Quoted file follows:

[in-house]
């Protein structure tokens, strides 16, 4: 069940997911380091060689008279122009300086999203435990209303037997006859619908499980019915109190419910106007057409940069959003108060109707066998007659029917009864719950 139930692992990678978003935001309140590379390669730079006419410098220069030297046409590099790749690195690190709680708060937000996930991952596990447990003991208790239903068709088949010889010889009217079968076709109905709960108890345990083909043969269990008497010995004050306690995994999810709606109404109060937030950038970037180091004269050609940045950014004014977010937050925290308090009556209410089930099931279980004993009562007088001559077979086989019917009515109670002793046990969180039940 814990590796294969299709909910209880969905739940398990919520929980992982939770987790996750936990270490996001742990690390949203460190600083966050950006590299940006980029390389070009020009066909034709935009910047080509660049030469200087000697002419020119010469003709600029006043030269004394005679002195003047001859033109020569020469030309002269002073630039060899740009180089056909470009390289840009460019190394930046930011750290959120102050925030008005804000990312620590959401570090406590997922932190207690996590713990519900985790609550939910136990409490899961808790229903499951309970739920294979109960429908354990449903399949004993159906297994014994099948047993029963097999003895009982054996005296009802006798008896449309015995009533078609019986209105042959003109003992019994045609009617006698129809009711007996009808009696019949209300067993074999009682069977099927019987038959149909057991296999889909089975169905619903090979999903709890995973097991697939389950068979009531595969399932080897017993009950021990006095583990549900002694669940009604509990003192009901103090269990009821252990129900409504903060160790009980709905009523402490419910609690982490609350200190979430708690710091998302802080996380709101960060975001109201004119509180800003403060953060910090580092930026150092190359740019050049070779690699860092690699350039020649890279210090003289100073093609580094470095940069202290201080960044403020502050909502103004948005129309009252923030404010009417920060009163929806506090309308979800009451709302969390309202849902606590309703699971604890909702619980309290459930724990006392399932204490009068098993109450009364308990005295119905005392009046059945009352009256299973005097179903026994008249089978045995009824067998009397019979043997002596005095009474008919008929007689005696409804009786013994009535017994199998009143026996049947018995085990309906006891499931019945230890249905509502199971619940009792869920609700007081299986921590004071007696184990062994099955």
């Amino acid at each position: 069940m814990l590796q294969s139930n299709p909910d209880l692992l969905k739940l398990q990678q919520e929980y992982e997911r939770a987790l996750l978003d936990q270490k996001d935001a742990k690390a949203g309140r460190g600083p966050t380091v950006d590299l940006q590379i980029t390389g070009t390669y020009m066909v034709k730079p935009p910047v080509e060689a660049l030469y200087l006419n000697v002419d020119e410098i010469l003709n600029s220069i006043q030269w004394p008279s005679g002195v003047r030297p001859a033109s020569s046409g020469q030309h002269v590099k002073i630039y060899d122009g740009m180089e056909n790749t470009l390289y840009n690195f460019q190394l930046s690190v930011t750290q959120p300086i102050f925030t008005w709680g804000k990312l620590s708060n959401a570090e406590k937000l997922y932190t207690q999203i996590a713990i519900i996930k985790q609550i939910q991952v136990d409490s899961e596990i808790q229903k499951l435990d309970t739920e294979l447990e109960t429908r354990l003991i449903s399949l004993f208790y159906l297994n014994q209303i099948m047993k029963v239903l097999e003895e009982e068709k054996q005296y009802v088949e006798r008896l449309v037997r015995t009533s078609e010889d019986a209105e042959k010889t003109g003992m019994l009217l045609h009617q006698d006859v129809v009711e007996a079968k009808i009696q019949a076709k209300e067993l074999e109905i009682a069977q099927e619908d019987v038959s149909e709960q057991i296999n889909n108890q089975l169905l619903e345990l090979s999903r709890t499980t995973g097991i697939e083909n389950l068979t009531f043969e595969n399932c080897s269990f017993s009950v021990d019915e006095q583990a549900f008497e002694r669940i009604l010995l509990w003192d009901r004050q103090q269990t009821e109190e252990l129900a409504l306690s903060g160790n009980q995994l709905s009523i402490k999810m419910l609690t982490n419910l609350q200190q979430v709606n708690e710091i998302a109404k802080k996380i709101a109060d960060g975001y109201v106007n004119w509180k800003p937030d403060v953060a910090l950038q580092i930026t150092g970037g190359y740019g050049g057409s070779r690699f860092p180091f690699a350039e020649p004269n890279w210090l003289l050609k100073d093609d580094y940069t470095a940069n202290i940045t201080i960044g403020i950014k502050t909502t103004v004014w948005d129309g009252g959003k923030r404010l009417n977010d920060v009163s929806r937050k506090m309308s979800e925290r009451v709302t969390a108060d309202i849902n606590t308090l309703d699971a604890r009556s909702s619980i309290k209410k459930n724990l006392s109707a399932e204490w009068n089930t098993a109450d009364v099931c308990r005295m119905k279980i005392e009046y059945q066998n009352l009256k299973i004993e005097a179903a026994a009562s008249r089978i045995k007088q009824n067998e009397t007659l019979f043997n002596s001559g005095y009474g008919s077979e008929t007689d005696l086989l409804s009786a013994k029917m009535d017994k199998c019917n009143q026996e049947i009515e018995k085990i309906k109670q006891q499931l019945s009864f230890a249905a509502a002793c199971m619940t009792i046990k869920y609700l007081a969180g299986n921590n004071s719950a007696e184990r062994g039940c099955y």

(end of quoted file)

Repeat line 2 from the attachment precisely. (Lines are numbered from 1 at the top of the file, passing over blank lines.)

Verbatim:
């Protein structure tokens, strides 16, 4: 069940997911380091060689008279122009300086999203435990209303037997006859619908499980019915109190419910106007057409940069959003108060109707066998007659029917009864719950 139930692992990678978003935001309140590379390669730079006419410098220069030297046409590099790749690195690190709680708060937000996930991952596990447990003991208790239903068709088949010889010889009217079968076709109905709960108890345990083909043969269990008497010995004050306690995994999810709606109404109060937030950038970037180091004269050609940045950014004014977010937050925290308090009556209410089930099931279980004993009562007088001559077979086989019917009515109670002793046990969180039940 814990590796294969299709909910209880969905739940398990919520929980992982939770987790996750936990270490996001742990690390949203460190600083966050950006590299940006980029390389070009020009066909034709935009910047080509660049030469200087000697002419020119010469003709600029006043030269004394005679002195003047001859033109020569020469030309002269002073630039060899740009180089056909470009390289840009460019190394930046930011750290959120102050925030008005804000990312620590959401570090406590997922932190207690996590713990519900985790609550939910136990409490899961808790229903499951309970739920294979109960429908354990449903399949004993159906297994014994099948047993029963097999003895009982054996005296009802006798008896449309015995009533078609019986209105042959003109003992019994045609009617006698129809009711007996009808009696019949209300067993074999009682069977099927019987038959149909057991296999889909089975169905619903090979999903709890995973097991697939389950068979009531595969399932080897017993009950021990006095583990549900002694669940009604509990003192009901103090269990009821252990129900409504903060160790009980709905009523402490419910609690982490609350200190979430708690710091998302802080996380709101960060975001109201004119509180800003403060953060910090580092930026150092190359740019050049070779690699860092690699350039020649890279210090003289100073093609580094470095940069202290201080960044403020502050909502103004948005129309009252923030404010009417920060009163929806506090309308979800009451709302969390309202849902606590309703699971604890909702619980309290459930724990006392399932204490009068098993109450009364308990005295119905005392009046059945009352009256299973005097179903026994008249089978045995009824067998009397019979043997002596005095009474008919008929007689005696409804009786013994009535017994199998009143026996049947018995085990309906006891499931019945230890249905509502199971619940009792869920609700007081299986921590004071007696184990062994099955």